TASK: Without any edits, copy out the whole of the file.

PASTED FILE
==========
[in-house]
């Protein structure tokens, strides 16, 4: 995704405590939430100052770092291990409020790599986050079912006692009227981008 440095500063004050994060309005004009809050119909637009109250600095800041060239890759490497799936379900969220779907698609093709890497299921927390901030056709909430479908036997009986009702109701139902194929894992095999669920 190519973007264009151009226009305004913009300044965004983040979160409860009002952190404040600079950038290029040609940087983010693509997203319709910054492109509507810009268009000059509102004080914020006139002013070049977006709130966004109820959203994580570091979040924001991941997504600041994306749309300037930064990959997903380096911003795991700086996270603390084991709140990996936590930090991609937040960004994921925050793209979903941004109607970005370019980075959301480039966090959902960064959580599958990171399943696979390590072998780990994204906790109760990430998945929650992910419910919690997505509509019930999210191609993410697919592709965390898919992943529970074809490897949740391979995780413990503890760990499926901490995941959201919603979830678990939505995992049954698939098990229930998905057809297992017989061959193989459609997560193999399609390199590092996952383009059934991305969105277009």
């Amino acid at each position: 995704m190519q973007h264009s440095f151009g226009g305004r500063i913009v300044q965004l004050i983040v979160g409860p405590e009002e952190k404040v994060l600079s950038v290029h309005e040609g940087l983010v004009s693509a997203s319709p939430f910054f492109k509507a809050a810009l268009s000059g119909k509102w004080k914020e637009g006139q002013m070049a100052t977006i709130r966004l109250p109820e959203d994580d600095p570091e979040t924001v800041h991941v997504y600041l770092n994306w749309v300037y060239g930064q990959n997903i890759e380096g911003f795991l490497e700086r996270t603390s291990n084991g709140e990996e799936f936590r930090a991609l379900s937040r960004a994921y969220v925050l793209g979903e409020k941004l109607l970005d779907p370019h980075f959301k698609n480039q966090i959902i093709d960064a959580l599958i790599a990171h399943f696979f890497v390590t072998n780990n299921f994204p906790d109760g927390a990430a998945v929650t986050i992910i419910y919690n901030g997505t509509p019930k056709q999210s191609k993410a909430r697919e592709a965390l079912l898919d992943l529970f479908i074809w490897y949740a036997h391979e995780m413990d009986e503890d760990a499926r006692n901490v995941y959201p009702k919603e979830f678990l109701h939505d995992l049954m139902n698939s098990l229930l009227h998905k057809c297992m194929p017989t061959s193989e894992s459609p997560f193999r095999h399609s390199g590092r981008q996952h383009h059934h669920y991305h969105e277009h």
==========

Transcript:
[in-house]
């Protein structure tokens, strides 16, 4: 995704405590939430100052770092291990409020790599986050079912006692009227981008 440095500063004050994060309005004009809050119909637009109250600095800041060239890759490497799936379900969220779907698609093709890497299921927390901030056709909430479908036997009986009702109701139902194929894992095999669920 190519973007264009151009226009305004913009300044965004983040979160409860009002952190404040600079950038290029040609940087983010693509997203319709910054492109509507810009268009000059509102004080914020006139002013070049977006709130966004109820959203994580570091979040924001991941997504600041994306749309300037930064990959997903380096911003795991700086996270603390084991709140990996936590930090991609937040960004994921925050793209979903941004109607970005370019980075959301480039966090959902960064959580599958990171399943696979390590072998780990994204906790109760990430998945929650992910419910919690997505509509019930999210191609993410697919592709965390898919992943529970074809490897949740391979995780413990503890760990499926901490995941959201919603979830678990939505995992049954698939098990229930998905057809297992017989061959193989459609997560193999399609390199590092996952383009059934991305969105277009």
């Amino acid at each position: 995704m190519q973007h264009s440095f151009g226009g305004r500063i913009v300044q965004l004050i983040v979160g409860p405590e009002e952190k404040v994060l600079s950038v290029h309005e040609g940087l983010v004009s693509a997203s319709p939430f910054f492109k509507a809050a810009l268009s000059g119909k509102w004080k914020e637009g006139q002013m070049a100052t977006i709130r966004l109250p109820e959203d994580d600095p570091e979040t924001v800041h991941v997504y600041l770092n994306w749309v300037y060239g930064q990959n997903i890759e380096g911003f795991l490497e700086r996270t603390s291990n084991g709140e990996e799936f936590r930090a991609l379900s937040r960004a994921y969220v925050l793209g979903e409020k941004l109607l970005d779907p370019h980075f959301k698609n480039q966090i959902i093709d960064a959580l599958i790599a990171h399943f696979f890497v390590t072998n780990n299921f994204p906790d109760g927390a990430a998945v929650t986050i992910i419910y919690n901030g997505t509509p019930k056709q999210s191609k993410a909430r697919e592709a965390l079912l898919d992943l529970f479908i074809w490897y949740a036997h391979e995780m413990d009986e503890d760990a499926r006692n901490v995941y959201p009702k919603e979830f678990l109701h939505d995992l049954m139902n698939s098990l229930l009227h998905k057809c297992m194929p017989t061959s193989e894992s459609p997560f193999r095999h399609s390199g590092r981008q996952h383009h059934h669920y991305h969105e277009h």